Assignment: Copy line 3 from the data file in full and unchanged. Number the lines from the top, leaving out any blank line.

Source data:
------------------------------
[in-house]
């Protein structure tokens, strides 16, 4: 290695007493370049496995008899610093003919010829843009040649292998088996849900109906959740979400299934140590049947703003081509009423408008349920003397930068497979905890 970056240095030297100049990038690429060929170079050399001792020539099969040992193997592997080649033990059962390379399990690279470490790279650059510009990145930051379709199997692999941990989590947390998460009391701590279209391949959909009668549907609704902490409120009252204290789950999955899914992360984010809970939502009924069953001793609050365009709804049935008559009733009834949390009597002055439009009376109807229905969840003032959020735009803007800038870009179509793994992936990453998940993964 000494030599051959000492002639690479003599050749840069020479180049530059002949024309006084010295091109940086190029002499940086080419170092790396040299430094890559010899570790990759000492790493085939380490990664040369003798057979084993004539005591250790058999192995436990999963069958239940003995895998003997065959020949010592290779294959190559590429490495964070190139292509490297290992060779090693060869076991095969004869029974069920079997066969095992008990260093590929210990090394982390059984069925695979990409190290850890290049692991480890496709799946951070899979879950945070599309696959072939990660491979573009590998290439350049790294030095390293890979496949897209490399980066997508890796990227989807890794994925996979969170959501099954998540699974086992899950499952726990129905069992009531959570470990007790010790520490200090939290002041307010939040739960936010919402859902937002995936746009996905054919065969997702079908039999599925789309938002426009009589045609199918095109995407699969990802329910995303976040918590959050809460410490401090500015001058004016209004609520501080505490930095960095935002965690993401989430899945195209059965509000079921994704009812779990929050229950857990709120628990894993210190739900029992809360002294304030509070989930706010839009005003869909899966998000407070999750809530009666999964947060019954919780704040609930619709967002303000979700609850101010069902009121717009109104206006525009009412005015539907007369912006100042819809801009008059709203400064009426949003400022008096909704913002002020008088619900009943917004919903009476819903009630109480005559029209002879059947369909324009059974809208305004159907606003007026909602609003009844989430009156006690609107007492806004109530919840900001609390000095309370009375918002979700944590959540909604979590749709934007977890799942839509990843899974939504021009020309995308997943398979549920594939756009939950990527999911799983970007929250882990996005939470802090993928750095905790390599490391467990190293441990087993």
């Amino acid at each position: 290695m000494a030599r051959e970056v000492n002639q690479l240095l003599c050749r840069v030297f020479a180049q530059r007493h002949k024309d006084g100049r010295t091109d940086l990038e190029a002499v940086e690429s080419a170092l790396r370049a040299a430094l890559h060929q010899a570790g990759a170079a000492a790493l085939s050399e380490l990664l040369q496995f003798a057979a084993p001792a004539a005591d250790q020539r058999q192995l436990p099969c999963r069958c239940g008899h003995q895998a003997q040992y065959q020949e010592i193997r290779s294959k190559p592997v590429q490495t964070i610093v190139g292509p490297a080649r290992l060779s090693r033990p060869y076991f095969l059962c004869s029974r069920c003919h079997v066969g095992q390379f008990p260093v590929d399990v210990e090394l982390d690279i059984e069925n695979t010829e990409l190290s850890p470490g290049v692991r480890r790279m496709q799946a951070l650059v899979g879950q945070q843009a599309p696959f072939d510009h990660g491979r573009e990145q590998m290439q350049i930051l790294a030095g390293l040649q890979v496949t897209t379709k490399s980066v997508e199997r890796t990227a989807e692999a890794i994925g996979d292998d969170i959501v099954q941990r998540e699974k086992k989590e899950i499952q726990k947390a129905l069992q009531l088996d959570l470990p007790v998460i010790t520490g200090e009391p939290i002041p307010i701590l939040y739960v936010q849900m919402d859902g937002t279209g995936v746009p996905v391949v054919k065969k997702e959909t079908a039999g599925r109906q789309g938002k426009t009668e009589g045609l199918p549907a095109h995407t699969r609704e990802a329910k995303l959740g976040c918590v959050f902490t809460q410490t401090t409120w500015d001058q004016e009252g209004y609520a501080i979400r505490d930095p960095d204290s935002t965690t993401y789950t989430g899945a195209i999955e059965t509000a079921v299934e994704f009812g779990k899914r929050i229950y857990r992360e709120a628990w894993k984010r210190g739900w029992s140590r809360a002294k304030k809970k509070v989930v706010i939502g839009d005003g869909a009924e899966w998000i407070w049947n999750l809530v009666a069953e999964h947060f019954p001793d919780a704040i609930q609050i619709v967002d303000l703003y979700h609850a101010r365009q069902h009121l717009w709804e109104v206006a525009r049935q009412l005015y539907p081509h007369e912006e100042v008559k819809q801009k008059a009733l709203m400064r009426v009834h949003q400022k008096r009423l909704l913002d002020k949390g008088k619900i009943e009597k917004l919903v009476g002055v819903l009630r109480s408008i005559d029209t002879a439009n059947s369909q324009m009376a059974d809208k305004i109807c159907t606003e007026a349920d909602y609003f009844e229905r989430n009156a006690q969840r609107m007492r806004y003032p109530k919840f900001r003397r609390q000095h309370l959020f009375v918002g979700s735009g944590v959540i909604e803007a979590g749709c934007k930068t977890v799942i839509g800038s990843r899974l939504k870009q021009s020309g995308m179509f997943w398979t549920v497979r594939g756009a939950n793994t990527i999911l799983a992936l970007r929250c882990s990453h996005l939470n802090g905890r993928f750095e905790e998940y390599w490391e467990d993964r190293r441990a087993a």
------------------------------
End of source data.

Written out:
């Amino acid at each position: 290695m000494a030599r051959e970056v000492n002639q690479l240095l003599c050749r840069v030297f020479a180049q530059r007493h002949k024309d006084g100049r010295t091109d940086l990038e190029a002499v940086e690429s080419a170092l790396r370049a040299a430094l890559h060929q010899a570790g990759a170079a000492a790493l085939s050399e380490l990664l040369q496995f003798a057979a084993p001792a004539a005591d250790q020539r058999q192995l436990p099969c999963r069958c239940g008899h003995q895998a003997q040992y065959q020949e010592i193997r290779s294959k190559p592997v590429q490495t964070i610093v190139g292509p490297a080649r290992l060779s090693r033990p060869y076991f095969l059962c004869s029974r069920c003919h079997v066969g095992q390379f008990p260093v590929d399990v210990e090394l982390d690279i059984e069925n695979t010829e990409l190290s850890p470490g290049v692991r480890r790279m496709q799946a951070l650059v899979g879950q945070q843009a599309p696959f072939d510009h990660g491979r573009e990145q590998m290439q350049i930051l790294a030095g390293l040649q890979v496949t897209t379709k490399s980066v997508e199997r890796t990227a989807e692999a890794i994925g996979d292998d969170i959501v099954q941990r998540e699974k086992k989590e899950i499952q726990k947390a129905l069992q009531l088996d959570l470990p007790v998460i010790t520490g200090e009391p939290i002041p307010i701590l939040y739960v936010q849900m919402d859902g937002t279209g995936v746009p996905v391949v054919k065969k997702e959909t079908a039999g599925r109906q789309g938002k426009t009668e009589g045609l199918p549907a095109h995407t699969r609704e990802a329910k995303l959740g976040c918590v959050f902490t809460q410490t401090t409120w500015d001058q004016e009252g209004y609520a501080i979400r505490d930095p960095d204290s935002t965690t993401y789950t989430g899945a195209i999955e059965t509000a079921v299934e994704f009812g779990k899914r929050i229950y857990r992360e709120a628990w894993k984010r210190g739900w029992s140590r809360a002294k304030k809970k509070v989930v706010i939502g839009d005003g869909a009924e899966w998000i407070w049947n999750l809530v009666a069953e999964h947060f019954p001793d919780a704040i609930q609050i619709v967002d303000l703003y979700h609850a101010r365009q069902h009121l717009w709804e109104v206006a525009r049935q009412l005015y539907p081509h007369e912006e100042v008559k819809q801009k008059a009733l709203m400064r009426v009834h949003q400022k008096r009423l909704l913002d002020k949390g008088k619900i009943e009597k917004l919903v009476g002055v819903l009630r109480s408008i005559d029209t002879a439009n059947s369909q324009m009376a059974d809208k305004i109807c159907t606003e007026a349920d909602y609003f009844e229905r989430n009156a006690q969840r609107m007492r806004y003032p109530k919840f900001r003397r609390q000095h309370l959020f009375v918002g979700s735009g944590v959540i909604e803007a979590g749709c934007k930068t977890v799942i839509g800038s990843r899974l939504k870009q021009s020309g995308m179509f997943w398979t549920v497979r594939g756009a939950n793994t990527i999911l799983a992936l970007r929250c882990s990453h996005l939470n802090g905890r993928f750095e905790e998940y390599w490391e467990d993964r190293r441990a087993a």